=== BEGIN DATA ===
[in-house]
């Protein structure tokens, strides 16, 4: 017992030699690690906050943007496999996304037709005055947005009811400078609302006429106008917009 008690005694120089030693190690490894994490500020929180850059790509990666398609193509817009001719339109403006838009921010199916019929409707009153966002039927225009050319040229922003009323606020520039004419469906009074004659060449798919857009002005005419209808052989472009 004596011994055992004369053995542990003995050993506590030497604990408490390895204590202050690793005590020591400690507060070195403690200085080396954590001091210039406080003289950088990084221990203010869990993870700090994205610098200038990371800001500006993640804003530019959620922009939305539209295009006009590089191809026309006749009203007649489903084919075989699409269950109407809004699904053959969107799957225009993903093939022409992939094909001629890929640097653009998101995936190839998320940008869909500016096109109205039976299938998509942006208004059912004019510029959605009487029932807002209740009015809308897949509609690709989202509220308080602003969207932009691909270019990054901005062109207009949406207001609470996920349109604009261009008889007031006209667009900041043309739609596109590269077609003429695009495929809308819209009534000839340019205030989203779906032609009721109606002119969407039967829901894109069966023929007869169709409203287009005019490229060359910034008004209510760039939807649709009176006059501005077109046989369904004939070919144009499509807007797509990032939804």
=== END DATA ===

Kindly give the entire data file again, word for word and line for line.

[in-house]
């Protein structure tokens, strides 16, 4: 017992030699690690906050943007496999996304037709005055947005009811400078609302006429106008917009 008690005694120089030693190690490894994490500020929180850059790509990666398609193509817009001719339109403006838009921010199916019929409707009153966002039927225009050319040229922003009323606020520039004419469906009074004659060449798919857009002005005419209808052989472009 004596011994055992004369053995542990003995050993506590030497604990408490390895204590202050690793005590020591400690507060070195403690200085080396954590001091210039406080003289950088990084221990203010869990993870700090994205610098200038990371800001500006993640804003530019959620922009939305539209295009006009590089191809026309006749009203007649489903084919075989699409269950109407809004699904053959969107799957225009993903093939022409992939094909001629890929640097653009998101995936190839998320940008869909500016096109109205039976299938998509942006208004059912004019510029959605009487029932807002209740009015809308897949509609690709989202509220308080602003969207932009691909270019990054901005062109207009949406207001609470996920349109604009261009008889007031006209667009900041043309739609596109590269077609003429695009495929809308819209009534000839340019205030989203779906032609009721109606002119969407039967829901894109069966023929007869169709409203287009005019490229060359910034008004209510760039939807649709009176006059501005077109046989369904004939070919144009499509807007797509990032939804």